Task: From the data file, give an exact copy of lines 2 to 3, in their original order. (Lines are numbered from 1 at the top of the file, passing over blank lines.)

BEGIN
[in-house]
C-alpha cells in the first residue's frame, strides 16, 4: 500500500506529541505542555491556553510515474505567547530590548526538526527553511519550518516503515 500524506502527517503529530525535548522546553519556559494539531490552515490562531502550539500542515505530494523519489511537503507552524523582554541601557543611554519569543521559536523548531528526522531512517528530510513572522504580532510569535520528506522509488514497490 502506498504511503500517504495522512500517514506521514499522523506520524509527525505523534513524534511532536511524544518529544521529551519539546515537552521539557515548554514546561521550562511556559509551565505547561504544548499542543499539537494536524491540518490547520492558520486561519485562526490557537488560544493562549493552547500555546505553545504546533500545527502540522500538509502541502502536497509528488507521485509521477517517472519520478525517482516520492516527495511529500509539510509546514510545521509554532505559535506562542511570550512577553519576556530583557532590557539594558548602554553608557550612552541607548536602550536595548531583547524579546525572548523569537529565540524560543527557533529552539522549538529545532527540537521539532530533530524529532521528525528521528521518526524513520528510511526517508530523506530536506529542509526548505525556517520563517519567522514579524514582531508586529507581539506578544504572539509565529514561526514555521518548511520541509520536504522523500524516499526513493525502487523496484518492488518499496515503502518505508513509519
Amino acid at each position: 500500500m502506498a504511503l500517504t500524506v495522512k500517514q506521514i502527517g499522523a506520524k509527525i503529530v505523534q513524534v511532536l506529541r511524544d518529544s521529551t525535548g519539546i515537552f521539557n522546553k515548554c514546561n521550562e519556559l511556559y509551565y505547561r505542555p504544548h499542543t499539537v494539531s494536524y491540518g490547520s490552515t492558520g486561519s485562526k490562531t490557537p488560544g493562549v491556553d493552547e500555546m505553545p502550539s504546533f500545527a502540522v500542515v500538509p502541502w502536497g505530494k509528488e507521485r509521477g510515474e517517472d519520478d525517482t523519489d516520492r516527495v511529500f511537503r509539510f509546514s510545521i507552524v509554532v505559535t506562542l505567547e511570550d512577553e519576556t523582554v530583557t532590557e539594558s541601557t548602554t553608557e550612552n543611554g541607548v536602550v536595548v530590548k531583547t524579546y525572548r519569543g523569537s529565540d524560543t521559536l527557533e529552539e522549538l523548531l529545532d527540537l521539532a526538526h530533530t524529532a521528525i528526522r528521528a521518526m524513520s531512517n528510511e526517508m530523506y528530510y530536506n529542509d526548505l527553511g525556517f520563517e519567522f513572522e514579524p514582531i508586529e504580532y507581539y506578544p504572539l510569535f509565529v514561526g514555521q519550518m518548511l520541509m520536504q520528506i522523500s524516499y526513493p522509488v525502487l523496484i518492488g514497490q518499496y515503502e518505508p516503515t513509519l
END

C-alpha cells in the first residue's frame, strides 16, 4: 500500500506529541505542555491556553510515474505567547530590548526538526527553511519550518516503515 500524506502527517503529530525535548522546553519556559494539531490552515490562531502550539500542515505530494523519489511537503507552524523582554541601557543611554519569543521559536523548531528526522531512517528530510513572522504580532510569535520528506522509488514497490 502506498504511503500517504495522512500517514506521514499522523506520524509527525505523534513524534511532536511524544518529544521529551519539546515537552521539557515548554514546561521550562511556559509551565505547561504544548499542543499539537494536524491540518490547520492558520486561519485562526490557537488560544493562549493552547500555546505553545504546533500545527502540522500538509502541502502536497509528488507521485509521477517517472519520478525517482516520492516527495511529500509539510509546514510545521509554532505559535506562542511570550512577553519576556530583557532590557539594558548602554553608557550612552541607548536602550536595548531583547524579546525572548523569537529565540524560543527557533529552539522549538529545532527540537521539532530533530524529532521528525528521528521518526524513520528510511526517508530523506530536506529542509526548505525556517520563517519567522514579524514582531508586529507581539506578544504572539509565529514561526514555521518548511520541509520536504522523500524516499526513493525502487523496484518492488518499496515503502518505508513509519
Amino acid at each position: 500500500m502506498a504511503l500517504t500524506v495522512k500517514q506521514i502527517g499522523a506520524k509527525i503529530v505523534q513524534v511532536l506529541r511524544d518529544s521529551t525535548g519539546i515537552f521539557n522546553k515548554c514546561n521550562e519556559l511556559y509551565y505547561r505542555p504544548h499542543t499539537v494539531s494536524y491540518g490547520s490552515t492558520g486561519s485562526k490562531t490557537p488560544g493562549v491556553d493552547e500555546m505553545p502550539s504546533f500545527a502540522v500542515v500538509p502541502w502536497g505530494k509528488e507521485r509521477g510515474e517517472d519520478d525517482t523519489d516520492r516527495v511529500f511537503r509539510f509546514s510545521i507552524v509554532v505559535t506562542l505567547e511570550d512577553e519576556t523582554v530583557t532590557e539594558s541601557t548602554t553608557e550612552n543611554g541607548v536602550v536595548v530590548k531583547t524579546y525572548r519569543g523569537s529565540d524560543t521559536l527557533e529552539e522549538l523548531l529545532d527540537l521539532a526538526h530533530t524529532a521528525i528526522r528521528a521518526m524513520s531512517n528510511e526517508m530523506y528530510y530536506n529542509d526548505l527553511g525556517f520563517e519567522f513572522e514579524p514582531i508586529e504580532y507581539y506578544p504572539l510569535f509565529v514561526g514555521q519550518m518548511l520541509m520536504q520528506i522523500s524516499y526513493p522509488v525502487l523496484i518492488g514497490q518499496y515503502e518505508p516503515t513509519l